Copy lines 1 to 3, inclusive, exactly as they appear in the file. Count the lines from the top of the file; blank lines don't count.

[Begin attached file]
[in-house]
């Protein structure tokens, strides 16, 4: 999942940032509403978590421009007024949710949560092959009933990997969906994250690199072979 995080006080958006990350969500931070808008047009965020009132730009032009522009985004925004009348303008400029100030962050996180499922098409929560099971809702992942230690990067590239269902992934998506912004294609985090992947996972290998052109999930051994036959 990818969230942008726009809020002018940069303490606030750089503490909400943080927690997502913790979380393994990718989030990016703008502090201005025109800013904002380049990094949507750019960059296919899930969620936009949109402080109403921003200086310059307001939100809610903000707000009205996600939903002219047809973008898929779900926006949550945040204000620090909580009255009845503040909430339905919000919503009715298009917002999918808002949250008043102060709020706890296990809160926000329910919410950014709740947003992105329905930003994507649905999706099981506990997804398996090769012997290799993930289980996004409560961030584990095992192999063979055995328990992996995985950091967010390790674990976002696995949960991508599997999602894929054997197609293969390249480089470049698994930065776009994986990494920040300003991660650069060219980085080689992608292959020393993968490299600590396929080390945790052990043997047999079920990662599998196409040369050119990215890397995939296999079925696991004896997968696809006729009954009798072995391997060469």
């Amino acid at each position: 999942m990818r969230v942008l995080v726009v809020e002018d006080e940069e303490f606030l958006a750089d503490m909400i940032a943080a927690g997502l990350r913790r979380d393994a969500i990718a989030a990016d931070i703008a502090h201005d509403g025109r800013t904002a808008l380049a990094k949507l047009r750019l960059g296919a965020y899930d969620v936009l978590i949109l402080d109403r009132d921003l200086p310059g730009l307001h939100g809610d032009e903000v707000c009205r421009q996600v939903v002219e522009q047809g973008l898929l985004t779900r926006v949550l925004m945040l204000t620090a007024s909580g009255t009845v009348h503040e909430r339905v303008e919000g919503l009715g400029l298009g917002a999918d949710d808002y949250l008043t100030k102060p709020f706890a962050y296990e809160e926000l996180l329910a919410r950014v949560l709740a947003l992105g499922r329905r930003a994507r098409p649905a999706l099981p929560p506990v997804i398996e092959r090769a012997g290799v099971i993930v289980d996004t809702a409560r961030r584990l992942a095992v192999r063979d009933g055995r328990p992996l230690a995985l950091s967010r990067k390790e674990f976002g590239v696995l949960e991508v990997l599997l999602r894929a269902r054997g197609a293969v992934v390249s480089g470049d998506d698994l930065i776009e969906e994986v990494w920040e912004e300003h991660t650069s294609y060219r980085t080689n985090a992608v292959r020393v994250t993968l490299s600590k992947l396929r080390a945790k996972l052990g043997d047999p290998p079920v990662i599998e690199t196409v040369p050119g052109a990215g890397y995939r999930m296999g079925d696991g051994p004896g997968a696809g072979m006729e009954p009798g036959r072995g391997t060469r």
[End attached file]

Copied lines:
[in-house]
């Protein structure tokens, strides 16, 4: 999942940032509403978590421009007024949710949560092959009933990997969906994250690199072979 995080006080958006990350969500931070808008047009965020009132730009032009522009985004925004009348303008400029100030962050996180499922098409929560099971809702992942230690990067590239269902992934998506912004294609985090992947996972290998052109999930051994036959 990818969230942008726009809020002018940069303490606030750089503490909400943080927690997502913790979380393994990718989030990016703008502090201005025109800013904002380049990094949507750019960059296919899930969620936009949109402080109403921003200086310059307001939100809610903000707000009205996600939903002219047809973008898929779900926006949550945040204000620090909580009255009845503040909430339905919000919503009715298009917002999918808002949250008043102060709020706890296990809160926000329910919410950014709740947003992105329905930003994507649905999706099981506990997804398996090769012997290799993930289980996004409560961030584990095992192999063979055995328990992996995985950091967010390790674990976002696995949960991508599997999602894929054997197609293969390249480089470049698994930065776009994986990494920040300003991660650069060219980085080689992608292959020393993968490299600590396929080390945790052990043997047999079920990662599998196409040369050119990215890397995939296999079925696991004896997968696809006729009954009798072995391997060469």
């Amino acid at each position: 999942m990818r969230v942008l995080v726009v809020e002018d006080e940069e303490f606030l958006a750089d503490m909400i940032a943080a927690g997502l990350r913790r979380d393994a969500i990718a989030a990016d931070i703008a502090h201005d509403g025109r800013t904002a808008l380049a990094k949507l047009r750019l960059g296919a965020y899930d969620v936009l978590i949109l402080d109403r009132d921003l200086p310059g730009l307001h939100g809610d032009e903000v707000c009205r421009q996600v939903v002219e522009q047809g973008l898929l985004t779900r926006v949550l925004m945040l204000t620090a007024s909580g009255t009845v009348h503040e909430r339905v303008e919000g919503l009715g400029l298009g917002a999918d949710d808002y949250l008043t100030k102060p709020f706890a962050y296990e809160e926000l996180l329910a919410r950014v949560l709740a947003l992105g499922r329905r930003a994507r098409p649905a999706l099981p929560p506990v997804i398996e092959r090769a012997g290799v099971i993930v289980d996004t809702a409560r961030r584990l992942a095992v192999r063979d009933g055995r328990p992996l230690a995985l950091s967010r990067k390790e674990f976002g590239v696995l949960e991508v990997l599997l999602r894929a269902r054997g197609a293969v992934v390249s480089g470049d998506d698994l930065i776009e969906e994986v990494w920040e912004e300003h991660t650069s294609y060219r980085t080689n985090a992608v292959r020393v994250t993968l490299s600590k992947l396929r080390a945790k996972l052990g043997d047999p290998p079920v990662i599998e690199t196409v040369p050119g052109a990215g890397y995939r999930m296999g079925d696991g051994p004896g997968a696809g072979m006729e009954p009798g036959r072995g391997t060469r």